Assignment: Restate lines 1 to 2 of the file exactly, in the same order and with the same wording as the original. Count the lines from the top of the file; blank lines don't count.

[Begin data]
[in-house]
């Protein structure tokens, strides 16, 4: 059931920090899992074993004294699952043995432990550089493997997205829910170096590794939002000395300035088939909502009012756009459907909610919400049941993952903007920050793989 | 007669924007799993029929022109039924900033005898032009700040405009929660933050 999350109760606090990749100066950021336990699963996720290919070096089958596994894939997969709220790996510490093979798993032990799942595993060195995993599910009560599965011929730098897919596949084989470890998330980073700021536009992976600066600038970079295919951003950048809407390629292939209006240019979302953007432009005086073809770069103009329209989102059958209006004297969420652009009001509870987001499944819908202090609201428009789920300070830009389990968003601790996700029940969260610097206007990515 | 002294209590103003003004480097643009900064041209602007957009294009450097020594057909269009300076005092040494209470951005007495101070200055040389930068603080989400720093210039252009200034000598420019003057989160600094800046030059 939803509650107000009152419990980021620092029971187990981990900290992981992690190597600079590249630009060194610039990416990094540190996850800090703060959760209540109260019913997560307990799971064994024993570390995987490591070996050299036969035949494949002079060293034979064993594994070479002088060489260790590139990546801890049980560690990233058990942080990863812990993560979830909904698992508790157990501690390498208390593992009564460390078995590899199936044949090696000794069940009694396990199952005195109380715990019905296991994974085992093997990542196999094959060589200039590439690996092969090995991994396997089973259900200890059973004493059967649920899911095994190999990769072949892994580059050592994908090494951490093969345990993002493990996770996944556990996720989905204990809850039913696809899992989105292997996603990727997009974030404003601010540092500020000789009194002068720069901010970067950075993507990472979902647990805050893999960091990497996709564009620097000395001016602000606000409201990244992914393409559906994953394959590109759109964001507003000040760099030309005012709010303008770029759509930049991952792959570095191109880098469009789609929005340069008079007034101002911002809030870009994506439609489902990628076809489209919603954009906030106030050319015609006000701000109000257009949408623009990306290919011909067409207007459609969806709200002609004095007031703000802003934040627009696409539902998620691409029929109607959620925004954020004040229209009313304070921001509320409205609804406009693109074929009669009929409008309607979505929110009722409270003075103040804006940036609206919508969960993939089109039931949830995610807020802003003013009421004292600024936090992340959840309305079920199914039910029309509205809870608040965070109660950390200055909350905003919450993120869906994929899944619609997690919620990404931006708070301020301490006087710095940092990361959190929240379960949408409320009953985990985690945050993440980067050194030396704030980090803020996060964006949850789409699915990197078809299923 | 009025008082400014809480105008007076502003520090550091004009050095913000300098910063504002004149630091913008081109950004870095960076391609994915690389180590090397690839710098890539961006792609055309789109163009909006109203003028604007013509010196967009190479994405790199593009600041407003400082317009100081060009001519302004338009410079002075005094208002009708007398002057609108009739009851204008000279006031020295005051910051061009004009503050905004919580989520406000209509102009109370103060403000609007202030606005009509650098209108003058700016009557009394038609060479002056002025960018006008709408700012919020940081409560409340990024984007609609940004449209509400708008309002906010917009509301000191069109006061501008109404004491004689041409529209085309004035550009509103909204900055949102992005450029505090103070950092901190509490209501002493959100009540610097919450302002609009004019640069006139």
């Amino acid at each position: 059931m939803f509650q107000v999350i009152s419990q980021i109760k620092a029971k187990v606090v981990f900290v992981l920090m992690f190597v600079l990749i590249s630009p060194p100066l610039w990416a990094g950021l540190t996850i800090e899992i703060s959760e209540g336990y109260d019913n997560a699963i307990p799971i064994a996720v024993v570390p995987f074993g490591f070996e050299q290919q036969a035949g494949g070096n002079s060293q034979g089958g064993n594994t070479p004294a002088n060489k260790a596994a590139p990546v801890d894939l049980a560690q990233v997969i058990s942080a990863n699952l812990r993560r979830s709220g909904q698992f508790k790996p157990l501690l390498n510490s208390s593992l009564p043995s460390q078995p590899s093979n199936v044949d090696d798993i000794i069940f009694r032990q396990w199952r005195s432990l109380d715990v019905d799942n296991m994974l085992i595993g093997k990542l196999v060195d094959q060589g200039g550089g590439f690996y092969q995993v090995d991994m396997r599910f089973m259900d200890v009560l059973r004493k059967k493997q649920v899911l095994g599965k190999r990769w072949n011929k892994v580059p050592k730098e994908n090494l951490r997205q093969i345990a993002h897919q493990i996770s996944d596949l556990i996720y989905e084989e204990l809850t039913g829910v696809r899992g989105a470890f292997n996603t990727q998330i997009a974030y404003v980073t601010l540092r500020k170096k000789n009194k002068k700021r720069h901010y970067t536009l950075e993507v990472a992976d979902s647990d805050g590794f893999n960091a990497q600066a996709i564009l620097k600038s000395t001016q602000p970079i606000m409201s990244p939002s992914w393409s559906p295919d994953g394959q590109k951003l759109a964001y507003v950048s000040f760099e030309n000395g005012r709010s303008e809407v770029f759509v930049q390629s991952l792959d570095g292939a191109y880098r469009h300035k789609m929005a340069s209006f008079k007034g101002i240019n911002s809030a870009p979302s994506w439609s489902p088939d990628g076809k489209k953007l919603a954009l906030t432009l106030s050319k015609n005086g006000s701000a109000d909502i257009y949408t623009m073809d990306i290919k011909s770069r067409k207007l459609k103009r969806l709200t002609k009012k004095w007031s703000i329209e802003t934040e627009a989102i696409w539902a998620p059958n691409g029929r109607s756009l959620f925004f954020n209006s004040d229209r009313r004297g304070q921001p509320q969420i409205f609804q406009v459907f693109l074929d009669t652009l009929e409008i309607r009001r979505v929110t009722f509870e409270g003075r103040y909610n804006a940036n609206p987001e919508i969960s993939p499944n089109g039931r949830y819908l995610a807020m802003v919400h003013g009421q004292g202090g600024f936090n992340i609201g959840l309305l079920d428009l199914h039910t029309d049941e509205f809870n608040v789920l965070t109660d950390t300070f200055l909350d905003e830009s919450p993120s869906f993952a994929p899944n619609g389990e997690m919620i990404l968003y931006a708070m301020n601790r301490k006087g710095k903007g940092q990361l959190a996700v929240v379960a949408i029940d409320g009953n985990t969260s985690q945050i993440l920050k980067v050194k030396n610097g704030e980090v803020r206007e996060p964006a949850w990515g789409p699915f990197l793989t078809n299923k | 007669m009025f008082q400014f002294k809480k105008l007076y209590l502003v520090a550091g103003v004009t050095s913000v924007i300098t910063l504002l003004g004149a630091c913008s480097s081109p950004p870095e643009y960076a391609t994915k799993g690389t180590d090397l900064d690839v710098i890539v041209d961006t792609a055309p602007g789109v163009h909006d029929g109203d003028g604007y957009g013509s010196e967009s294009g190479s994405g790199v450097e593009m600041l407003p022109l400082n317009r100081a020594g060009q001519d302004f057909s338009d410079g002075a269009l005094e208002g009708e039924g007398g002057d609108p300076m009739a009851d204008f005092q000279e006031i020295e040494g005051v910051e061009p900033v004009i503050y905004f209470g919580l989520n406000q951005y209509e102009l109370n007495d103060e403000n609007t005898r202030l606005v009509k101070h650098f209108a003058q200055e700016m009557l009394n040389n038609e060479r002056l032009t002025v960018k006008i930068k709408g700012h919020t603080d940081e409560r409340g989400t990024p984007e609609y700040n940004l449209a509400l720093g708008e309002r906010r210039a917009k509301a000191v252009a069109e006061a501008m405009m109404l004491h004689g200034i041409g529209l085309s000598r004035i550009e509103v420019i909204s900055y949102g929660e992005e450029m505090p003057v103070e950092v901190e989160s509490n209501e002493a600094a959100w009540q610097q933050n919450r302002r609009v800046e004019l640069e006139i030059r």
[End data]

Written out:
[in-house]
């Protein structure tokens, strides 16, 4: 059931920090899992074993004294699952043995432990550089493997997205829910170096590794939002000395300035088939909502009012756009459907909610919400049941993952903007920050793989 | 007669924007799993029929022109039924900033005898032009700040405009929660933050 999350109760606090990749100066950021336990699963996720290919070096089958596994894939997969709220790996510490093979798993032990799942595993060195995993599910009560599965011929730098897919596949084989470890998330980073700021536009992976600066600038970079295919951003950048809407390629292939209006240019979302953007432009005086073809770069103009329209989102059958209006004297969420652009009001509870987001499944819908202090609201428009789920300070830009389990968003601790996700029940969260610097206007990515 | 002294209590103003003004480097643009900064041209602007957009294009450097020594057909269009300076005092040494209470951005007495101070200055040389930068603080989400720093210039252009200034000598420019003057989160600094800046030059 939803509650107000009152419990980021620092029971187990981990900290992981992690190597600079590249630009060194610039990416990094540190996850800090703060959760209540109260019913997560307990799971064994024993570390995987490591070996050299036969035949494949002079060293034979064993594994070479002088060489260790590139990546801890049980560690990233058990942080990863812990993560979830909904698992508790157990501690390498208390593992009564460390078995590899199936044949090696000794069940009694396990199952005195109380715990019905296991994974085992093997990542196999094959060589200039590439690996092969090995991994396997089973259900200890059973004493059967649920899911095994190999990769072949892994580059050592994908090494951490093969345990993002493990996770996944556990996720989905204990809850039913696809899992989105292997996603990727997009974030404003601010540092500020000789009194002068720069901010970067950075993507990472979902647990805050893999960091990497996709564009620097000395001016602000606000409201990244992914393409559906994953394959590109759109964001507003000040760099030309005012709010303008770029759509930049991952792959570095191109880098469009789609929005340069008079007034101002911002809030870009994506439609489902990628076809489209919603954009906030106030050319015609006000701000109000257009949408623009990306290919011909067409207007459609969806709200002609004095007031703000802003934040627009696409539902998620691409029929109607959620925004954020004040229209009313304070921001509320409205609804406009693109074929009669009929409008309607979505929110009722409270003075103040804006940036609206919508969960993939089109039931949830995610807020802003003013009421004292600024936090992340959840309305079920199914039910029309509205809870608040965070109660950390200055909350905003919450993120869906994929899944619609997690919620990404931006708070301020301490006087710095940092990361959190929240379960949408409320009953985990985690945050993440980067050194030396704030980090803020996060964006949850789409699915990197078809299923 | 009025008082400014809480105008007076502003520090550091004009050095913000300098910063504002004149630091913008081109950004870095960076391609994915690389180590090397690839710098890539961006792609055309789109163009909006109203003028604007013509010196967009190479994405790199593009600041407003400082317009100081060009001519302004338009410079002075005094208002009708007398002057609108009739009851204008000279006031020295005051910051061009004009503050905004919580989520406000209509102009109370103060403000609007202030606005009509650098209108003058700016009557009394038609060479002056002025960018006008709408700012919020940081409560409340990024984007609609940004449209509400708008309002906010917009509301000191069109006061501008109404004491004689041409529209085309004035550009509103909204900055949102992005450029505090103070950092901190509490209501002493959100009540610097919450302002609009004019640069006139």